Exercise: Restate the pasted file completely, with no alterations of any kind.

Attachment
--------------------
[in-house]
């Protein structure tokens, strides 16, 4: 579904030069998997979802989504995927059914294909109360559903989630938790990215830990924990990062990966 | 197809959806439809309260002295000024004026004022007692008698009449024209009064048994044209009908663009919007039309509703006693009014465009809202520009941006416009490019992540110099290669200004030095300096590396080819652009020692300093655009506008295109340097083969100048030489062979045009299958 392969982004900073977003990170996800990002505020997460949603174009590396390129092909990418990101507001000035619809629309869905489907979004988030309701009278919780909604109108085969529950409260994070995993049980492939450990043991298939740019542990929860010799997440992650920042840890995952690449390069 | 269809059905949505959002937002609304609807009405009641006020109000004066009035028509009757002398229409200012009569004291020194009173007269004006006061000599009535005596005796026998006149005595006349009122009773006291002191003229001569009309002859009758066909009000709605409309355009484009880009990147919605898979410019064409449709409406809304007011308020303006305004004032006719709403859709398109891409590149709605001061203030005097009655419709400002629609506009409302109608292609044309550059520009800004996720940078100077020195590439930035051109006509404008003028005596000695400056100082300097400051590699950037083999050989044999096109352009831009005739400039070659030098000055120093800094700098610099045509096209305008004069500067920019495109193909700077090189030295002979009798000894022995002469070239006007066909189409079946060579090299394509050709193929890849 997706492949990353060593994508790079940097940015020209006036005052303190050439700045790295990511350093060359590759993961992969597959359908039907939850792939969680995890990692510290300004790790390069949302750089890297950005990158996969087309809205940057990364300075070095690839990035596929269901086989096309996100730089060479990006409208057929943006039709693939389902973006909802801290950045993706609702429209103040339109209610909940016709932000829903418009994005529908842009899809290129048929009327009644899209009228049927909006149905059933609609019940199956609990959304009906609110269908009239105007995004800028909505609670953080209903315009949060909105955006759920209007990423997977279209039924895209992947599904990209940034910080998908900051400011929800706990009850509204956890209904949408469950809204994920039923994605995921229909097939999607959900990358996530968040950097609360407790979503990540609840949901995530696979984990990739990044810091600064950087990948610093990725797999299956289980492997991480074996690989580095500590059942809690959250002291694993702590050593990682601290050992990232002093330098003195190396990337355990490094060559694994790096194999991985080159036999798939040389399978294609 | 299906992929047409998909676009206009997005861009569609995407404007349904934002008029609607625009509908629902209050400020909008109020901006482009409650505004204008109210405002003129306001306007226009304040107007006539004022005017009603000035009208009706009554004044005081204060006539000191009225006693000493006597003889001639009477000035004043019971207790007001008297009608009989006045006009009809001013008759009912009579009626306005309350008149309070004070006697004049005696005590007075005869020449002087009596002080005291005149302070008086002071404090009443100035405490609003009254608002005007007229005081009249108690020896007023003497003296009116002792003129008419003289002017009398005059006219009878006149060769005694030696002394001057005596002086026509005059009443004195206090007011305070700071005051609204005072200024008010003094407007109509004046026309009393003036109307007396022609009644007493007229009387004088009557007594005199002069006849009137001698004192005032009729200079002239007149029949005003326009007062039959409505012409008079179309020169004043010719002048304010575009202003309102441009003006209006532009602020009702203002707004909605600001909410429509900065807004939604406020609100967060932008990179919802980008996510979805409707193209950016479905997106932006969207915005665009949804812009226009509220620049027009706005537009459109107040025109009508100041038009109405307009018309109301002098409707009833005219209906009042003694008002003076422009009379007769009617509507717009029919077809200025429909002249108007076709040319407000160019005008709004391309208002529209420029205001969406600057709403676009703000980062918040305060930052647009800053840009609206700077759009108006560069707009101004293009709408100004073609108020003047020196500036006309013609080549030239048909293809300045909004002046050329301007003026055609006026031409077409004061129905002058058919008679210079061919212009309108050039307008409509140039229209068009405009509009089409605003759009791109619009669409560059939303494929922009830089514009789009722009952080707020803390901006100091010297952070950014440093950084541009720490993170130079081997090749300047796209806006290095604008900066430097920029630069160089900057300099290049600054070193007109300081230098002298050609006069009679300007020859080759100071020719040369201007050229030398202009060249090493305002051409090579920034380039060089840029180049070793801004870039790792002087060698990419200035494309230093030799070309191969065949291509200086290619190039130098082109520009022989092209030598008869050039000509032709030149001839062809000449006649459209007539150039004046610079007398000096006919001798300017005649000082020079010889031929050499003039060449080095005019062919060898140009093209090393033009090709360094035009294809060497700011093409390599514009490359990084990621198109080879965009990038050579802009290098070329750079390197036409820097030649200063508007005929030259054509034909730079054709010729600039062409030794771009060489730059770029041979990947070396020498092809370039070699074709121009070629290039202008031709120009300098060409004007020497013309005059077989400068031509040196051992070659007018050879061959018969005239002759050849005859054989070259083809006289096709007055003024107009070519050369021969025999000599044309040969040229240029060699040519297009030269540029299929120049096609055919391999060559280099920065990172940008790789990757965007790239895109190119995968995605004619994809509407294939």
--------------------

[in-house]
């Protein structure tokens, strides 16, 4: 579904030069998997979802989504995927059914294909109360559903989630938790990215830990924990990062990966 | 197809959806439809309260002295000024004026004022007692008698009449024209009064048994044209009908663009919007039309509703006693009014465009809202520009941006416009490019992540110099290669200004030095300096590396080819652009020692300093655009506008295109340097083969100048030489062979045009299958 392969982004900073977003990170996800990002505020997460949603174009590396390129092909990418990101507001000035619809629309869905489907979004988030309701009278919780909604109108085969529950409260994070995993049980492939450990043991298939740019542990929860010799997440992650920042840890995952690449390069 | 269809059905949505959002937002609304609807009405009641006020109000004066009035028509009757002398229409200012009569004291020194009173007269004006006061000599009535005596005796026998006149005595006349009122009773006291002191003229001569009309002859009758066909009000709605409309355009484009880009990147919605898979410019064409449709409406809304007011308020303006305004004032006719709403859709398109891409590149709605001061203030005097009655419709400002629609506009409302109608292609044309550059520009800004996720940078100077020195590439930035051109006509404008003028005596000695400056100082300097400051590699950037083999050989044999096109352009831009005739400039070659030098000055120093800094700098610099045509096209305008004069500067920019495109193909700077090189030295002979009798000894022995002469070239006007066909189409079946060579090299394509050709193929890849 997706492949990353060593994508790079940097940015020209006036005052303190050439700045790295990511350093060359590759993961992969597959359908039907939850792939969680995890990692510290300004790790390069949302750089890297950005990158996969087309809205940057990364300075070095690839990035596929269901086989096309996100730089060479990006409208057929943006039709693939389902973006909802801290950045993706609702429209103040339109209610909940016709932000829903418009994005529908842009899809290129048929009327009644899209009228049927909006149905059933609609019940199956609990959304009906609110269908009239105007995004800028909505609670953080209903315009949060909105955006759920209007990423997977279209039924895209992947599904990209940034910080998908900051400011929800706990009850509204956890209904949408469950809204994920039923994605995921229909097939999607959900990358996530968040950097609360407790979503990540609840949901995530696979984990990739990044810091600064950087990948610093990725797999299956289980492997991480074996690989580095500590059942809690959250002291694993702590050593990682601290050992990232002093330098003195190396990337355990490094060559694994790096194999991985080159036999798939040389399978294609 | 299906992929047409998909676009206009997005861009569609995407404007349904934002008029609607625009509908629902209050400020909008109020901006482009409650505004204008109210405002003129306001306007226009304040107007006539004022005017009603000035009208009706009554004044005081204060006539000191009225006693000493006597003889001639009477000035004043019971207790007001008297009608009989006045006009009809001013008759009912009579009626306005309350008149309070004070006697004049005696005590007075005869020449002087009596002080005291005149302070008086002071404090009443100035405490609003009254608002005007007229005081009249108690020896007023003497003296009116002792003129008419003289002017009398005059006219009878006149060769005694030696002394001057005596002086026509005059009443004195206090007011305070700071005051609204005072200024008010003094407007109509004046026309009393003036109307007396022609009644007493007229009387004088009557007594005199002069006849009137001698004192005032009729200079002239007149029949005003326009007062039959409505012409008079179309020169004043010719002048304010575009202003309102441009003006209006532009602020009702203002707004909605600001909410429509900065807004939604406020609100967060932008990179919802980008996510979805409707193209950016479905997106932006969207915005665009949804812009226009509220620049027009706005537009459109107040025109009508100041038009109405307009018309109301002098409707009833005219209906009042003694008002003076422009009379007769009617509507717009029919077809200025429909002249108007076709040319407000160019005008709004391309208002529209420029205001969406600057709403676009703000980062918040305060930052647009800053840009609206700077759009108006560069707009101004293009709408100004073609108020003047020196500036006309013609080549030239048909293809300045909004002046050329301007003026055609006026031409077409004061129905002058058919008679210079061919212009309108050039307008409509140039229209068009405009509009089409605003759009791109619009669409560059939303494929922009830089514009789009722009952080707020803390901006100091010297952070950014440093950084541009720490993170130079081997090749300047796209806006290095604008900066430097920029630069160089900057300099290049600054070193007109300081230098002298050609006069009679300007020859080759100071020719040369201007050229030398202009060249090493305002051409090579920034380039060089840029180049070793801004870039790792002087060698990419200035494309230093030799070309191969065949291509200086290619190039130098082109520009022989092209030598008869050039000509032709030149001839062809000449006649459209007539150039004046610079007398000096006919001798300017005649000082020079010889031929050499003039060449080095005019062919060898140009093209090393033009090709360094035009294809060497700011093409390599514009490359990084990621198109080879965009990038050579802009290098070329750079390197036409820097030649200063508007005929030259054509034909730079054709010729600039062409030794771009060489730059770029041979990947070396020498092809370039070699074709121009070629290039202008031709120009300098060409004007020497013309005059077989400068031509040196051992070659007018050879061959018969005239002759050849005859054989070259083809006289096709007055003024107009070519050369021969025999000599044309040969040229240029060699040519297009030269540029299929120049096609055919391999060559280099920065990172940008790789990757965007790239895109190119995968995605004619994809509407294939």